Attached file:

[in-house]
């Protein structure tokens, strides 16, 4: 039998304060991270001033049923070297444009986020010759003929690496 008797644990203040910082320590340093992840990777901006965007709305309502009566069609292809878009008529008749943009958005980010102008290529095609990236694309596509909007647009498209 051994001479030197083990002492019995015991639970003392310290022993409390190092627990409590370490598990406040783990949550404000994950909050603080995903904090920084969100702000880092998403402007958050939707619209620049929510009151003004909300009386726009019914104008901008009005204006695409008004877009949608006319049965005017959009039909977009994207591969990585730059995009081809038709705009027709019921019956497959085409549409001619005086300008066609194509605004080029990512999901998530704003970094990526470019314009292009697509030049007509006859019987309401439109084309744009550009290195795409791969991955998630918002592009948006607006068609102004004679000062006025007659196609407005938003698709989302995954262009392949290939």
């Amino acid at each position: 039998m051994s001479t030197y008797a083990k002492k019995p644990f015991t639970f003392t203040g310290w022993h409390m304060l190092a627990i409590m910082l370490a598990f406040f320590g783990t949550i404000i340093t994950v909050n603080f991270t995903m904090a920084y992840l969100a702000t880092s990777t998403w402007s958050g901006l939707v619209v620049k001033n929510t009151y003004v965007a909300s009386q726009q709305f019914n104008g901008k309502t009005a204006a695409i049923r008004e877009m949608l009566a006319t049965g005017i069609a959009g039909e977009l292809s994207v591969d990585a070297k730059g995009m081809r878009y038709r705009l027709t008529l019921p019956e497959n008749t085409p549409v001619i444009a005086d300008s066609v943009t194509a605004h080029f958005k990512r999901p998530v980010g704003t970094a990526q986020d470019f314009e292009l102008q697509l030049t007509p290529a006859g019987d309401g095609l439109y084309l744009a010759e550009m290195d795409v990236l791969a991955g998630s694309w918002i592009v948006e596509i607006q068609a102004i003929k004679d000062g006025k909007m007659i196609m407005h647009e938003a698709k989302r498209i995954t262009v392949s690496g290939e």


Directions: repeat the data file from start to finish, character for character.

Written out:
[in-house]
């Protein structure tokens, strides 16, 4: 039998304060991270001033049923070297444009986020010759003929690496 008797644990203040910082320590340093992840990777901006965007709305309502009566069609292809878009008529008749943009958005980010102008290529095609990236694309596509909007647009498209 051994001479030197083990002492019995015991639970003392310290022993409390190092627990409590370490598990406040783990949550404000994950909050603080995903904090920084969100702000880092998403402007958050939707619209620049929510009151003004909300009386726009019914104008901008009005204006695409008004877009949608006319049965005017959009039909977009994207591969990585730059995009081809038709705009027709019921019956497959085409549409001619005086300008066609194509605004080029990512999901998530704003970094990526470019314009292009697509030049007509006859019987309401439109084309744009550009290195795409791969991955998630918002592009948006607006068609102004004679000062006025007659196609407005938003698709989302995954262009392949290939």
């Amino acid at each position: 039998m051994s001479t030197y008797a083990k002492k019995p644990f015991t639970f003392t203040g310290w022993h409390m304060l190092a627990i409590m910082l370490a598990f406040f320590g783990t949550i404000i340093t994950v909050n603080f991270t995903m904090a920084y992840l969100a702000t880092s990777t998403w402007s958050g901006l939707v619209v620049k001033n929510t009151y003004v965007a909300s009386q726009q709305f019914n104008g901008k309502t009005a204006a695409i049923r008004e877009m949608l009566a006319t049965g005017i069609a959009g039909e977009l292809s994207v591969d990585a070297k730059g995009m081809r878009y038709r705009l027709t008529l019921p019956e497959n008749t085409p549409v001619i444009a005086d300008s066609v943009t194509a605004h080029f958005k990512r999901p998530v980010g704003t970094a990526q986020d470019f314009e292009l102008q697509l030049t007509p290529a006859g019987d309401g095609l439109y084309l744009a010759e550009m290195d795409v990236l791969a991955g998630s694309w918002i592009v948006e596509i607006q068609a102004i003929k004679d000062g006025k909007m007659i196609m407005h647009e938003a698709k989302r498209i995954t262009v392949s690496g290939e």